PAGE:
Historically, FMS was considered a condition absent of inflammatory processes but this may not be the case. A study by Bäckryd et al. (2017) identified an ‘extensive inflammatory profile’ when assessing systemic inflammation and neuroinflammation in FMS patients. Bäckryd and colleagues (2017) don’t give an explanation for their findings of inflammation but do state that the notion of FMS being psychogenic ‘should be seen as definitively outdated’.
More often than not, FMS patients often fall under the jurisdiction of Rheumatology and the condition is outlined in the BSR’s long term conditions framework under the ‘Diagnostics and Pain Management’ domain (BSR, 2015). However, in BSR’s August Parliamentary Briefing, it states that Rheumatology services should not be utilised for the further management of patients with FMS, unless the patient or primary care clinician is unable to manage the condition. They emphasise that FMS treatment, albeit unclear in itself, be predominantly in primary care.
Clearly the symptoms of FMS are complex and extensive, but the difficulty often lies in the clinical examination; patients may look well with no obvious abnormalities on physical examination other than myofascial tenderness. Radiologic and laboratory studies may well be normal too. Thus, with the other aforementioned unremarkable findings, the clinical debate of FMS is usually surrounding whether it is psychogenic and considered a functional somatic condition or whether it is a complex pain processing dysfunction (BSR, 2017).
Chronic Pain in FMS
FMS doesn’t fit neatly into defined boxes of pain, ‘boxes’ that likely merge anyway; since chronic pain in itself is largely an intriguing enigma. If FMS were purely nociceptive or purely neuropathic, for instance, I’m sure myself and others would find the presentation easier to comprehend clinically. Even when we consider ‘central sensitisation’, we don’t quite capture the complexity of FMS.
There are proposed individualised, physiologic interactions of central and peripheral nervous system signalling which are coupled with familial/genetic factors also (Phillips & Clauw, 2013). Some patients have symptoms of allodynia and hyperalgesia in addition to the above-mentioned paraesthesia without any clear nociceptive or neuropathic lesions. Further still, Phillips & Clauw (2013) discuss alterations in centrally acting neurotransmitters also. The go on to mention a ‘pain prone phenotype’ in people with FMS. Characteristics being: female gender, early life trauma, personal or family history of chronic pain, personal history of other centrally-mediated symptoms (insomnia, fatigue, memory problems, mood disturbances), and cognitions such as catastrophizing.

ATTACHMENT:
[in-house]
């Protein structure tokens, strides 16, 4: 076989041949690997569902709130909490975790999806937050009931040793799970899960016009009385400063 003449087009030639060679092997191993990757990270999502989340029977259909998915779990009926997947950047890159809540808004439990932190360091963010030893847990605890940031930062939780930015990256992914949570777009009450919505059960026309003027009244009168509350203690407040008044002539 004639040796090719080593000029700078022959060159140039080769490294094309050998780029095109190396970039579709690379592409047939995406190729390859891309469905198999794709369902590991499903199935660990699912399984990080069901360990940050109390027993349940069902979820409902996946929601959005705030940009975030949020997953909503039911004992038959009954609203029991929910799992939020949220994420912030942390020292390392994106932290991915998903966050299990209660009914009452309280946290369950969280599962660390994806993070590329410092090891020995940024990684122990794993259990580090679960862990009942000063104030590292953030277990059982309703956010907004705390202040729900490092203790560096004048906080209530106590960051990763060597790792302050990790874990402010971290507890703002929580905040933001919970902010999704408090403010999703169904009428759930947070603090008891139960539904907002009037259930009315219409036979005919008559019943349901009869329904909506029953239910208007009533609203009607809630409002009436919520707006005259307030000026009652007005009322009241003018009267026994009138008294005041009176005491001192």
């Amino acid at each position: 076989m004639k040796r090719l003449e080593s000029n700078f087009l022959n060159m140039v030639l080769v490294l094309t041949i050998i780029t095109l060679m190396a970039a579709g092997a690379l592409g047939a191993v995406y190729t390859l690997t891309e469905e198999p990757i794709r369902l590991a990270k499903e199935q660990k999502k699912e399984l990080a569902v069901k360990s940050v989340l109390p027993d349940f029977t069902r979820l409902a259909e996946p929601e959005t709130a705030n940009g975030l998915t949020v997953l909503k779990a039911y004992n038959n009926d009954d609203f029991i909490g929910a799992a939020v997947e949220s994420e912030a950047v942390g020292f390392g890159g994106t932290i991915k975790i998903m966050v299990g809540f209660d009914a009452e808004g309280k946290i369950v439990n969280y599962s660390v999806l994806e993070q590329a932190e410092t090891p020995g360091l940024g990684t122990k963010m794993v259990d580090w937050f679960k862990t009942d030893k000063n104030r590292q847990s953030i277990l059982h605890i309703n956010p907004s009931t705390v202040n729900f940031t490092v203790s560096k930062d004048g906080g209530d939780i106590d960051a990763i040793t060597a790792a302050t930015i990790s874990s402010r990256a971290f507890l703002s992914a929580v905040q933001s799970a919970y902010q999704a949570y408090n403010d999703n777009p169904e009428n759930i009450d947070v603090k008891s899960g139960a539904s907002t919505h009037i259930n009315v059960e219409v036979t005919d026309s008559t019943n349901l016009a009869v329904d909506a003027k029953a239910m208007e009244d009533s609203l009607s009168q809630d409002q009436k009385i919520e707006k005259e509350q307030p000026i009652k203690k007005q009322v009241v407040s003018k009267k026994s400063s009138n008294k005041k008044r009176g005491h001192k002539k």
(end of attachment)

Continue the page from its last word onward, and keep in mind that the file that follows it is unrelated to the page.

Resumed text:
The clinical debate of FMS is usually surrounding whether it is psychogenic and considered a functional somatic condition or whether it is a complex pain processing dysfunction
FMS is a condition gaining more awareness as research grows however unanswered questions remain. It seems to me that despite the emerging evidence of a complex pain processing in these patients, this may still be overlooked, hence why some still consider there to be a difficult-to-shake stigma. The European League against Rheumatism (EULAR) recognises there are ‘abnormal pain processing and other secondary features’ in FMS (Macfarlane et al., 2016). Their recommendations demand ‘comprehensive assessment of pain, function and psychosocial context’ in order to achieve optimal management. The EULAR recommendations set out principles of approach to management aimed at improving health-related quality of life (HRQL), balancing benefit and risk of treatment, and make clear the need for tailored therapy to the individual and the ﬁrst-line role of non-pharmacological therapies.
Exercise as Management in FMS
In an age where evidence based practice continues to blossom, there remains a paucity of good quality evidence around Fibromyalgia. In a Cochrane review involving 264 studies (Geneen et al., 2017), people with chronic pain conditions, including rheumatoid arthritis, osteoarthritis and fibromyalgia, among others, were examined to ascertain the benefits of physical activity (PA) and exercise. The interventions included; aerobic, strength, flexibility, range of motion, and ‘core’ or balance training programmes, as well as yoga, Pilates, and tai chi. The quality of the available evidence was low but there were some favourable effects (small to moderate) in reduction in pain severity and improved physical function suggesting PA and exercise a viable treatment.